Oh, Mother Nature. She’s so lovely and calming, with her peaceful pastures and breathtaking vistas. Except in the movies, of course, when she’s, well, kind of a bitch. Whether she’s wreaking havoc on major cities with heretofore undiscovered volcanoes or freezing us out with sudden-onset global warming, the Earth has quite a few nasty surprises in store for anyone who runs afoul of it. So if you’re an intrepid hero or science type intent on taking on the planet and its vindictive mother, let the following flicks serve as a warning.
Starring Pierce Brosnan, Dante’s Peak was entrant number one of two during the Year of the Volcano Movie. Basically, a picturesque town is turned upside down by a crazed volcano. And it’s a real son-of-a-bitch lava spewer, too, intent on killing everyone. Brosnan, a buff volcanologist, saves a lot of people, but not before the aforementioned son of a bitch boils some people alive, causes earthquakes, and turns the town’s lake into an acid bath. Now that’s what we call hot springs.
The Day After Tomorrow
To sum up: a Dick Cheney-look-alike vice-president scoffs at global warming, over the protests of uncannily good-looking scientist Dennis Quaid. Then global warming occurs in about 24 hours. Dennis Quaid looks smart and acts like a hero. The Dick Cheney look alike begs poor countries in the southern hemisphere to take in refugees from the rich north. Poetic justice is served and global warming becomes so outlandish that no sane person could fear it. Thanks, The Day After Tomorrow.
A massive quake destroys Los Angeles. Before you celebrate, note that the quake causes enough damage that it takes even Charlton Heston down. Still celebrating? Well, it’s one nasty earthquake, toppling buildings and leading to a number of small heroic acts from the former NRA prez. The earthquake itself makes a pretty poor villain, since earthquakes don’t last very long. The aftermath is pretty bad, but the devastation isn’t nearly as far-fetched as some of Hollywood’s other disaster fantasies.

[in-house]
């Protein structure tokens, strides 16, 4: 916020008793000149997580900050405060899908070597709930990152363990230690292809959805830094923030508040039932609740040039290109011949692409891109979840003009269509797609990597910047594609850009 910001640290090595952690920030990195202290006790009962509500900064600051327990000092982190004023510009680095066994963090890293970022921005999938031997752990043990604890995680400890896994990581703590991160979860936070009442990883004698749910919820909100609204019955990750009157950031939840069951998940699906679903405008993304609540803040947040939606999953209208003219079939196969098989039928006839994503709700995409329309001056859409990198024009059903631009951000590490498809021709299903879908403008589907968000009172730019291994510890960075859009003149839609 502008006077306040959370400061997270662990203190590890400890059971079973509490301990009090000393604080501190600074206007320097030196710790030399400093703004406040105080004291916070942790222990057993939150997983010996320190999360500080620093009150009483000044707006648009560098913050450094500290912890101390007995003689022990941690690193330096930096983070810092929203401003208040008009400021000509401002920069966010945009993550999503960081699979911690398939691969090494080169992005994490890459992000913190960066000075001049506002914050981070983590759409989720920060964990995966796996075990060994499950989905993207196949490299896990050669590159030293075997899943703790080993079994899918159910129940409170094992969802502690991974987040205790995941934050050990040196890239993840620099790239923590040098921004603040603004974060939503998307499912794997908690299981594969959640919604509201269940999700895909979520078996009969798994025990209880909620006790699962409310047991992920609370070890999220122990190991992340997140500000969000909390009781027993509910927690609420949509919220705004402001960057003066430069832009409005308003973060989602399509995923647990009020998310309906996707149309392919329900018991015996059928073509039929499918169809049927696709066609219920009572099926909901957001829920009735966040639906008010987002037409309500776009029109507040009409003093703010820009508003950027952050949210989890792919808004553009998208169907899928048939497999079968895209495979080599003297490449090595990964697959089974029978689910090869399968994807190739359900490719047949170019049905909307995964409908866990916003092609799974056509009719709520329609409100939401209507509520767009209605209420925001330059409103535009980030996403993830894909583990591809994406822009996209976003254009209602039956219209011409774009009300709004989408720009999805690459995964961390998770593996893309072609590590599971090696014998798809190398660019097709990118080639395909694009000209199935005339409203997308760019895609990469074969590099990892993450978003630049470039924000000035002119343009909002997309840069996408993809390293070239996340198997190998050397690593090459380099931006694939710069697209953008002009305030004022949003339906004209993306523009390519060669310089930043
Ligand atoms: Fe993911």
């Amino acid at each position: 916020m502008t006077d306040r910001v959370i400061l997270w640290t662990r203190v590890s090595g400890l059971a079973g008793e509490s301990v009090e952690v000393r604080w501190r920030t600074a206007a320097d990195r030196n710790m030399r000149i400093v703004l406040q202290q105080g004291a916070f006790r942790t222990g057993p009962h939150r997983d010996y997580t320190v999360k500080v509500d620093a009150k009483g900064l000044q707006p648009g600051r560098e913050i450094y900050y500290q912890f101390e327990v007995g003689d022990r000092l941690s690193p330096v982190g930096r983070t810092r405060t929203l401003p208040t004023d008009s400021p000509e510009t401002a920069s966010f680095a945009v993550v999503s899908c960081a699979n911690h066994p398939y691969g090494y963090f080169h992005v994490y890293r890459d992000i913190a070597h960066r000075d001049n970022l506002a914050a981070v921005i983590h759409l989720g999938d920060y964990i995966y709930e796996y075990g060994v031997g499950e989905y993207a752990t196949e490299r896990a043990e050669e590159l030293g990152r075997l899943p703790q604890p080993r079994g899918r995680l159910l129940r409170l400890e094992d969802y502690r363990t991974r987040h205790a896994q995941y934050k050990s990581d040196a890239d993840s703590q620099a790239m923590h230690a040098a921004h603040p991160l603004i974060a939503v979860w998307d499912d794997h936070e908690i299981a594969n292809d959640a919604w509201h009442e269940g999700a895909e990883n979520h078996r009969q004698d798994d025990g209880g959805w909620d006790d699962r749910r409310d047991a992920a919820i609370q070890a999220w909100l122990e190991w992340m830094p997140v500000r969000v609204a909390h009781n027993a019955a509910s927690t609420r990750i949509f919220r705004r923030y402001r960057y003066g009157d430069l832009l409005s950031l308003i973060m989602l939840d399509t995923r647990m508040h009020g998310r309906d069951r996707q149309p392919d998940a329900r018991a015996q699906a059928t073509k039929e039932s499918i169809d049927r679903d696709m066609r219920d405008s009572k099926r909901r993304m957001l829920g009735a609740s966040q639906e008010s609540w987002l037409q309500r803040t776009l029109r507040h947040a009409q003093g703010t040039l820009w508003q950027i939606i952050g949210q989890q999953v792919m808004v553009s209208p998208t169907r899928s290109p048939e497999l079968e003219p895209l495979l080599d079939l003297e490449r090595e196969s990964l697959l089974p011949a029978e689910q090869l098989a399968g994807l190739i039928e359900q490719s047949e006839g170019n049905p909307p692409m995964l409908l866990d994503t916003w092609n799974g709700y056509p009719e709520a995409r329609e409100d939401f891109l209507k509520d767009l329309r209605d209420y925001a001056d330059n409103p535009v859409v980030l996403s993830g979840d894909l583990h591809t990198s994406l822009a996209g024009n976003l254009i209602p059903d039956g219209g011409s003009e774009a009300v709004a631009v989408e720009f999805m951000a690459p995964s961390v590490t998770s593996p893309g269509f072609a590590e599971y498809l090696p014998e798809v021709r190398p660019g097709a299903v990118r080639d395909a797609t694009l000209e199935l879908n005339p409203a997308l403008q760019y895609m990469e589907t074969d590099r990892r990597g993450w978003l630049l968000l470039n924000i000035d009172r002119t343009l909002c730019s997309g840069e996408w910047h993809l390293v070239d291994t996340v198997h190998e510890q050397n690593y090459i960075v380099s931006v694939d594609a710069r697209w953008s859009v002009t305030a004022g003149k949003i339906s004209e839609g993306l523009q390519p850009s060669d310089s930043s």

The title says it all. Mother Nature is after the Midwest, which is well-known to openly mock her, hence inviting her biblical vengeance. But there’s more to Hard Rain than just forceful precipitation: Morgan Freeman leads a band of robbers who try to utilize the downpour to make off with a sizable chunk of cash. The movie engages in a bit of misdirection and the rain acts more as an accomplice to evil rather than evil itself, but that doesn’t make the copious amount of water falling from the sky any less irritating.
Ever wonder who would chase a tornado for the thrill of it? Turns out, either a band of antiestablishment types or corporate fat cats who represent an evil Weather Channel. Ever wonder how a realistic tornado behaves? Well, you won’t find out here, because, according to this flick, tornadoes are sentient and have only one desire: to kill Helen Hunt and Bill Paxton. What the actors did to deserve such attention is a mystery, but it must have been a traumatizing experience, because the twisters are all bent out of shape about it.
Entrant two in the Year of the Volcano Movie is creatively titled Volcano. Here, a volcano unleashes havoc on Los Angeles, forming a river of lava that flows through the city’s main thoroughfares. Only one thing stands in the nefarious volcano’s way: Tommy Lee Jones, who organizes a variety of measures to divert the lava, including stacking concrete barriers, blowing up parts of the street, and even knocking over a high-rise building. The plan works, of course. Tommy Lee Jones: 1. Mother Nature: 0.
Before Johnny-come-lately Al Gore, one man had the courage to imagine what would happen if the ice caps melted. That man was Kevin Costner, who also had the courage to ask, “What if Kevin Costner became part fish?” Turns out, Waterworld is the answer to both questions. Mother Nature shows her cruel irony here, first in giving us a situation in which a urine-drinking Costner is the only one to save the day, then in having him find dry land that he can’t use because he’s part fish. There’s a lesson here, but it gets buried by Costner and the presence of entirely too much water.